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Discussion Starter #1
With all the discussion on who makes the best brass, full size or neck size, and so forth...no one talks about an important variable...flash hole uniformity. At the factory..flash holes are "punched" through. Depending on the age of the punch, etc, they are not all uniform. With fast burn flake powders it has been found that it is not that important. However, with Ball, it's another game. The ideal is 0.0810" on any large primer, rifle or pistol. Buy two drills...#46 @ 0.0810" and a #44 @ 0.0860" Check all flash holes with these two...If the flash hole will not take the #46 @ 0.0810", drill it out with it, by hand. If it takes the #44 @ 0.086".....mash & discard. Anything 0.086" or larger allows too much Ball to sift into the primer area or if smaller , not hotter enough for uniform burn. Factory specs are 0.0780" to 0.0820". Absolute Max. is #45 @ 0.0820"!!! Then take a sharp larger drill and go into the inside of the case and deburr the flash hole, by hand. Something to think about! Best Regards, James
 

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Great point... all too true!   Thanks for the great tip too,  I like simple solutions.... you are a treasure of these!

Many thanks to you and God Bless,

Marshall
 

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Discussion Starter #3
I take no credit..I was fortunate to have some great and practical teachers, who are now testing lightning bolts for the "All-Father".....Best Regards to All, James
 

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I guess that I'm the exception. I check all my primer pockets after the first firing and uniform them from the inside, that opens the hole and tapers it Then use that little gadget for uniforming the pocket itself.
Since I mostly shoot cast slugs I'm not using top pressure loads, so my cases last forever.
Some of my 375 Whelen cases are some where near their 20th loading. Some of my older 45-70 cases may have come from the Little Bighorn.
Jim
 

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Mr. Gates makes a very good point, one that is often overlooked. In a recent lot of .303 British, I found in 200 cases one that had an obviously undersized flash hole. It would be readily apparent to even a novice handloader. I wonder what the results would have been if I had used that case.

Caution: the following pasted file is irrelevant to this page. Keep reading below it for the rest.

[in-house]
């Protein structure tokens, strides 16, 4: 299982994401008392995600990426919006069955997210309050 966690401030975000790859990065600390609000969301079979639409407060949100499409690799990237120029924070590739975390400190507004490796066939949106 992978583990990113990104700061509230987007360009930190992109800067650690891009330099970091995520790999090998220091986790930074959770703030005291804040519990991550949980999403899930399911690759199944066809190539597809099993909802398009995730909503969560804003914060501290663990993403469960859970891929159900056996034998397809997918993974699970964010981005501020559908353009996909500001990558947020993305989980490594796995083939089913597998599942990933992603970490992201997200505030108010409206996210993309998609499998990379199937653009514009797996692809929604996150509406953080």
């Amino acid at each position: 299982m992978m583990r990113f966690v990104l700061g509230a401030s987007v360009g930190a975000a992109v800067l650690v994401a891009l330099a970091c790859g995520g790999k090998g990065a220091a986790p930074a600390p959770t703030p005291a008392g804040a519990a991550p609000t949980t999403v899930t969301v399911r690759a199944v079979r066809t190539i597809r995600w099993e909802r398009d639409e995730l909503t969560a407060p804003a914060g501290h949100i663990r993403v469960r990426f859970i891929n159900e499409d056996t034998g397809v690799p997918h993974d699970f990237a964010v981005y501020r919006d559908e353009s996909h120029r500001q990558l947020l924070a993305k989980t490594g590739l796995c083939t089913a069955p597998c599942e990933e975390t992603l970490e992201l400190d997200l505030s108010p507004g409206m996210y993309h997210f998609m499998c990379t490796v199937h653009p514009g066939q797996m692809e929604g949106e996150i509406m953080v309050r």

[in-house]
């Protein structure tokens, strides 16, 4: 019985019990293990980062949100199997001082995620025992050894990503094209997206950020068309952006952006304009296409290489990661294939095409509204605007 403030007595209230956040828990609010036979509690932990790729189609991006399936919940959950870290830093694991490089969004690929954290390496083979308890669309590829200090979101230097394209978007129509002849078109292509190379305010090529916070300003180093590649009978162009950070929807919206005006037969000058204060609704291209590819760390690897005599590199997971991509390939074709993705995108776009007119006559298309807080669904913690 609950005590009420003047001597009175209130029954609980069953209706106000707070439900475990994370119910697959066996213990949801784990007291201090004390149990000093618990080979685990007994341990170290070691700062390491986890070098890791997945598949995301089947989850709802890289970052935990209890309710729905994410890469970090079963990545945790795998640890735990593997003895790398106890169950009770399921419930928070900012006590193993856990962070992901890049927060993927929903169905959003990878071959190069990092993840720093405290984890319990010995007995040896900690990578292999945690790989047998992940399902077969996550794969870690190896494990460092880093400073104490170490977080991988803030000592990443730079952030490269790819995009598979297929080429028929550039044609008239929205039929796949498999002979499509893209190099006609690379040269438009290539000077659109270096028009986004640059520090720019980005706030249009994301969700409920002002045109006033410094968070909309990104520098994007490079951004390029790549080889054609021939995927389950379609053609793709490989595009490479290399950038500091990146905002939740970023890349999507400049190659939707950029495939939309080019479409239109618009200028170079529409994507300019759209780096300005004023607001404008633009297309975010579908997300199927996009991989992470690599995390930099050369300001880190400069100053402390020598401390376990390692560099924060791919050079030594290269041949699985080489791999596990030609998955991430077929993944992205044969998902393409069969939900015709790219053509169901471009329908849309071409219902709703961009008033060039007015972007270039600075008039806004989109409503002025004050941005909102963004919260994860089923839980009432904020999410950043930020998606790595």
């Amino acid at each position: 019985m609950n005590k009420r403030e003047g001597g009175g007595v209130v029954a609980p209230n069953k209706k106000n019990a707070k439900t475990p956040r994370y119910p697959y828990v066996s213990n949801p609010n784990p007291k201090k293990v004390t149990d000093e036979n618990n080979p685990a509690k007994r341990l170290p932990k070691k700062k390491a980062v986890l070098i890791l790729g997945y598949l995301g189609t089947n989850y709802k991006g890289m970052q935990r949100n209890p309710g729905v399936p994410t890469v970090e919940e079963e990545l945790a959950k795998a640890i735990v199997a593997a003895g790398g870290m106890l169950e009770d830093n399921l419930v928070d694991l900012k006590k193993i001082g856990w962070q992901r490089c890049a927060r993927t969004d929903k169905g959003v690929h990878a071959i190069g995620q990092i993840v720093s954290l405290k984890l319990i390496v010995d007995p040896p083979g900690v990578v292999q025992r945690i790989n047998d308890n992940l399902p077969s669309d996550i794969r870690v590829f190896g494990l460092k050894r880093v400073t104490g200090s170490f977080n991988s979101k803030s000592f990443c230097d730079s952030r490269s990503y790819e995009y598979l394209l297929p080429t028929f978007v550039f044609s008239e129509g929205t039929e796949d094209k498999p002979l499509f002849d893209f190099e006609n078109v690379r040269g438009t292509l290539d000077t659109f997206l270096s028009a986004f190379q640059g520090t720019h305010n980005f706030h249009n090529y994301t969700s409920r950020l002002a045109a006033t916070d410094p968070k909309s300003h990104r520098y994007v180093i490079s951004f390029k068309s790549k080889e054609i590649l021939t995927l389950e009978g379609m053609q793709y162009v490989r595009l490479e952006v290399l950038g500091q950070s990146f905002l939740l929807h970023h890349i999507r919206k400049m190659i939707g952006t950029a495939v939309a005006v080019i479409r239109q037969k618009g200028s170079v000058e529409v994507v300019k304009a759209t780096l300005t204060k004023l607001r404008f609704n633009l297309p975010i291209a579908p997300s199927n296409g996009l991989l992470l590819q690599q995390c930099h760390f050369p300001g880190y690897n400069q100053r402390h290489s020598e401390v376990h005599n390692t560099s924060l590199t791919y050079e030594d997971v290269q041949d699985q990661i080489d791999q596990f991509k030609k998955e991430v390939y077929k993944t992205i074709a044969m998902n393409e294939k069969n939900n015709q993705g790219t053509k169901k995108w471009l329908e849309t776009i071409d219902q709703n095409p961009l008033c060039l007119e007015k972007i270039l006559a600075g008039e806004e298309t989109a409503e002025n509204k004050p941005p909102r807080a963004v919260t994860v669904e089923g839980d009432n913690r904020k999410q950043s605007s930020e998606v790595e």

Regardless of cartridge or its manufacturer, it is wise to thoroughly inspect new brass before a single primer is seated or propellant added.
 

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Discussion Starter #6
For what it's worth...I think todays flash holes are too big. The specs are a carryover from the flake and tubular powder days when weaker primers were the norm. Back in the late 60's WW developed serious primer problems with their unsealed shotgun primers with ball powder. The powder was sifting down into the promer bodies and blowing them, even when pressures were in spec. I think the same thing happens today when the flash hole is up around max. I see no reason the 0.0780" (the min) would not work best with modern powders. They know this also, but back off due to all the brass out there that might get mixed up. Lake City did make a run of .308 Match brass with primer pockets for the small primer (sound familiar?) with min flash holes...It was some of the best ammo I ever fired in the M14. They collected ALL the fired brass and I could not lay my hands on any through the "sources"!
I have seen cases where the primer was well flatten in .44 Mag loads and I knew my pressures were right. These were loaded with the early 295 WW powder. Sometimes I think the variation shot to shot in pistols can be traced to the flash hole????????? And maybe ball getting down into the primer???? It might be an interesting experiment to have a layer of fine tissue over the flash hole under the powder and run them across the clock????
 

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James, I remember the old WW shotgun primer problem. You are making sense with your primer hole size observations. Most muzzleloaders don't have flash holes the size of the boxer primed cases. Look at the ignition requirements of the lowly #11 cap in this instance. I have noticed primer influence on load development for centerfire cases in the years I've been at it. Another thing I've noticed in the forums I visit are posts on the brass from the WW clean or clear shot loads. I'm thinking it is a lead free primered round for indoor ranges. The primer hole is bigger and some people are advocating tests on enlarging the primer hole size. I think ignorance is NOT bliss in this case. I love the internet, but some of the info spread as gospel is going to get some people hurt. This may be an impersonal place with little human contact, but it only takes a few read posts to know where the knowledgable people are coming from to separate the wheat from the chaff so to speak.
 

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Discussion Starter #8